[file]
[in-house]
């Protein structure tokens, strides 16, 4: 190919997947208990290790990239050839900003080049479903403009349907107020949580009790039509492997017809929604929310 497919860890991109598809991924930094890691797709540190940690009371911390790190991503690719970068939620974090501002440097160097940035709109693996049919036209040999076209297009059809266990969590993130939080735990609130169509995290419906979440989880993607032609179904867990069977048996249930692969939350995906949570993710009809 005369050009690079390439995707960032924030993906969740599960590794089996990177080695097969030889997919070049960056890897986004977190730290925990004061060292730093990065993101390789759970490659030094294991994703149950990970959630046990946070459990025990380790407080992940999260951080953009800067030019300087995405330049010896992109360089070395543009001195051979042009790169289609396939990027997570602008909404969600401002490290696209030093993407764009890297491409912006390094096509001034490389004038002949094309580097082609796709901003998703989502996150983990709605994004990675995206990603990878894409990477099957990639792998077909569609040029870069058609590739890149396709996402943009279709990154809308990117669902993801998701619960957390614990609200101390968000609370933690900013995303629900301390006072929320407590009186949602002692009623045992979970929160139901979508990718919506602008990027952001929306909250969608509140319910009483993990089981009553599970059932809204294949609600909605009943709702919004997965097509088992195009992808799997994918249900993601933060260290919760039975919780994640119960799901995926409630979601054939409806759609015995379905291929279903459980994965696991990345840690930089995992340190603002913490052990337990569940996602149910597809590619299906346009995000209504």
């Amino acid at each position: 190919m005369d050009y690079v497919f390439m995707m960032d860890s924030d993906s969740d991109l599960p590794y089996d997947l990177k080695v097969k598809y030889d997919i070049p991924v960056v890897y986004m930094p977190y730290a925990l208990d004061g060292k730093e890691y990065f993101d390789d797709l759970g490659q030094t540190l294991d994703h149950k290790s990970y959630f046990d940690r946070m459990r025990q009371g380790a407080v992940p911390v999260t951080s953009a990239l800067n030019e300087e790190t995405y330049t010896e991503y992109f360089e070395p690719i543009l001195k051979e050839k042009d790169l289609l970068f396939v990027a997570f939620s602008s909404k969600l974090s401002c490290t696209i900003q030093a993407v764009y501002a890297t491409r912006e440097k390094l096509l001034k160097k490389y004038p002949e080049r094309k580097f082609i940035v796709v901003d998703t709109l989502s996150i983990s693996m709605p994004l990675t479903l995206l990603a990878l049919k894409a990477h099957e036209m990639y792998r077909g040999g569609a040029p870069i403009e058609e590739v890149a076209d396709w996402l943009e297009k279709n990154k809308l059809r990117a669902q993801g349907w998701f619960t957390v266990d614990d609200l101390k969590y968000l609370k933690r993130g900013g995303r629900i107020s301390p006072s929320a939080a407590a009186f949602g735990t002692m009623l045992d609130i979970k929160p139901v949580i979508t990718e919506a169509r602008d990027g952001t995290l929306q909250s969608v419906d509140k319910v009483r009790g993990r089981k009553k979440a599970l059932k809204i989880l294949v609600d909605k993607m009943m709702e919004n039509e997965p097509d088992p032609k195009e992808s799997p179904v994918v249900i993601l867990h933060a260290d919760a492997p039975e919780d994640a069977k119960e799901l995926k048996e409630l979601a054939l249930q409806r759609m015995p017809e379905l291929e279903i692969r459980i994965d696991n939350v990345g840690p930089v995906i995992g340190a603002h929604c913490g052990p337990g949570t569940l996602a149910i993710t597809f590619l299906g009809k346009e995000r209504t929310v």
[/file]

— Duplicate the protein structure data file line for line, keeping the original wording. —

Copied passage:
[in-house]
């Protein structure tokens, strides 16, 4: 190919997947208990290790990239050839900003080049479903403009349907107020949580009790039509492997017809929604929310 497919860890991109598809991924930094890691797709540190940690009371911390790190991503690719970068939620974090501002440097160097940035709109693996049919036209040999076209297009059809266990969590993130939080735990609130169509995290419906979440989880993607032609179904867990069977048996249930692969939350995906949570993710009809 005369050009690079390439995707960032924030993906969740599960590794089996990177080695097969030889997919070049960056890897986004977190730290925990004061060292730093990065993101390789759970490659030094294991994703149950990970959630046990946070459990025990380790407080992940999260951080953009800067030019300087995405330049010896992109360089070395543009001195051979042009790169289609396939990027997570602008909404969600401002490290696209030093993407764009890297491409912006390094096509001034490389004038002949094309580097082609796709901003998703989502996150983990709605994004990675995206990603990878894409990477099957990639792998077909569609040029870069058609590739890149396709996402943009279709990154809308990117669902993801998701619960957390614990609200101390968000609370933690900013995303629900301390006072929320407590009186949602002692009623045992979970929160139901979508990718919506602008990027952001929306909250969608509140319910009483993990089981009553599970059932809204294949609600909605009943709702919004997965097509088992195009992808799997994918249900993601933060260290919760039975919780994640119960799901995926409630979601054939409806759609015995379905291929279903459980994965696991990345840690930089995992340190603002913490052990337990569940996602149910597809590619299906346009995000209504």
């Amino acid at each position: 190919m005369d050009y690079v497919f390439m995707m960032d860890s924030d993906s969740d991109l599960p590794y089996d997947l990177k080695v097969k598809y030889d997919i070049p991924v960056v890897y986004m930094p977190y730290a925990l208990d004061g060292k730093e890691y990065f993101d390789d797709l759970g490659q030094t540190l294991d994703h149950k290790s990970y959630f046990d940690r946070m459990r025990q009371g380790a407080v992940p911390v999260t951080s953009a990239l800067n030019e300087e790190t995405y330049t010896e991503y992109f360089e070395p690719i543009l001195k051979e050839k042009d790169l289609l970068f396939v990027a997570f939620s602008s909404k969600l974090s401002c490290t696209i900003q030093a993407v764009y501002a890297t491409r912006e440097k390094l096509l001034k160097k490389y004038p002949e080049r094309k580097f082609i940035v796709v901003d998703t709109l989502s996150i983990s693996m709605p994004l990675t479903l995206l990603a990878l049919k894409a990477h099957e036209m990639y792998r077909g040999g569609a040029p870069i403009e058609e590739v890149a076209d396709w996402l943009e297009k279709n990154k809308l059809r990117a669902q993801g349907w998701f619960t957390v266990d614990d609200l101390k969590y968000l609370k933690r993130g900013g995303r629900i107020s301390p006072s929320a939080a407590a009186f949602g735990t002692m009623l045992d609130i979970k929160p139901v949580i979508t990718e919506a169509r602008d990027g952001t995290l929306q909250s969608v419906d509140k319910v009483r009790g993990r089981k009553k979440a599970l059932k809204i989880l294949v609600d909605k993607m009943m709702e919004n039509e997965p097509d088992p032609k195009e992808s799997p179904v994918v249900i993601l867990h933060a260290d919760a492997p039975e919780d994640a069977k119960e799901l995926k048996e409630l979601a054939l249930q409806r759609m015995p017809e379905l291929e279903i692969r459980i994965d696991n939350v990345g840690p930089v995906i995992g340190a603002h929604c913490g052990p337990g949570t569940l996602a149910i993710t597809f590619l299906g009809k346009e995000r209504t929310v």